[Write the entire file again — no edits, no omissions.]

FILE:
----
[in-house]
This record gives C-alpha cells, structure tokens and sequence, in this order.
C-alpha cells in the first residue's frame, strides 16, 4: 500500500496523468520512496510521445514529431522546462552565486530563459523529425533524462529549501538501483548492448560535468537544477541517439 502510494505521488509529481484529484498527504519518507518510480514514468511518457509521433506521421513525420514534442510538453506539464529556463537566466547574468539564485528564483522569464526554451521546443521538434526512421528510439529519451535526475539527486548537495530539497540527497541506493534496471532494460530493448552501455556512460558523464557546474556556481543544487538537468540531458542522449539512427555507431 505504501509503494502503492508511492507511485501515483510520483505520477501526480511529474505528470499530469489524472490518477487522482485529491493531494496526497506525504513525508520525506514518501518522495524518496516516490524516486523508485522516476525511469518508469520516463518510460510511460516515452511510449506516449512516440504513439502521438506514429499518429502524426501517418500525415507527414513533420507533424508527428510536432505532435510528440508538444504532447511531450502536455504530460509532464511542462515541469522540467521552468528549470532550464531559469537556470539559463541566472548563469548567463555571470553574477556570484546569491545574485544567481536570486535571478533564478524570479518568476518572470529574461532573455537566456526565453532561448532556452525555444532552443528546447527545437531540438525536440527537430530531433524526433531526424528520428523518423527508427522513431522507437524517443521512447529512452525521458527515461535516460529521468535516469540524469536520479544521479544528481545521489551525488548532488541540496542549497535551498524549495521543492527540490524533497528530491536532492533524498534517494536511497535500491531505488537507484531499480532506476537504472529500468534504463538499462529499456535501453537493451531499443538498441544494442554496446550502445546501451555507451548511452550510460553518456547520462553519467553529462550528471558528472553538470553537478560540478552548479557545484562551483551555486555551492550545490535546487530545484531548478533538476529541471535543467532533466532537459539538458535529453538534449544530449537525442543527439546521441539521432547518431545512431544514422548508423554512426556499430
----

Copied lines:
[in-house]
This record gives C-alpha cells, structure tokens and sequence, in this order.
C-alpha cells in the first residue's frame, strides 16, 4: 500500500496523468520512496510521445514529431522546462552565486530563459523529425533524462529549501538501483548492448560535468537544477541517439 502510494505521488509529481484529484498527504519518507518510480514514468511518457509521433506521421513525420514534442510538453506539464529556463537566466547574468539564485528564483522569464526554451521546443521538434526512421528510439529519451535526475539527486548537495530539497540527497541506493534496471532494460530493448552501455556512460558523464557546474556556481543544487538537468540531458542522449539512427555507431 505504501509503494502503492508511492507511485501515483510520483505520477501526480511529474505528470499530469489524472490518477487522482485529491493531494496526497506525504513525508520525506514518501518522495524518496516516490524516486523508485522516476525511469518508469520516463518510460510511460516515452511510449506516449512516440504513439502521438506514429499518429502524426501517418500525415507527414513533420507533424508527428510536432505532435510528440508538444504532447511531450502536455504530460509532464511542462515541469522540467521552468528549470532550464531559469537556470539559463541566472548563469548567463555571470553574477556570484546569491545574485544567481536570486535571478533564478524570479518568476518572470529574461532573455537566456526565453532561448532556452525555444532552443528546447527545437531540438525536440527537430530531433524526433531526424528520428523518423527508427522513431522507437524517443521512447529512452525521458527515461535516460529521468535516469540524469536520479544521479544528481545521489551525488548532488541540496542549497535551498524549495521543492527540490524533497528530491536532492533524498534517494536511497535500491531505488537507484531499480532506476537504472529500468534504463538499462529499456535501453537493451531499443538498441544494442554496446550502445546501451555507451548511452550510460553518456547520462553519467553529462550528471558528472553538470553537478560540478552548479557545484562551483551555486555551492550545490535546487530545484531548478533538476529541471535543467532533466532537459539538458535529453538534449544530449537525442543527439546521441539521432547518431545512431544514422548508423554512426556499430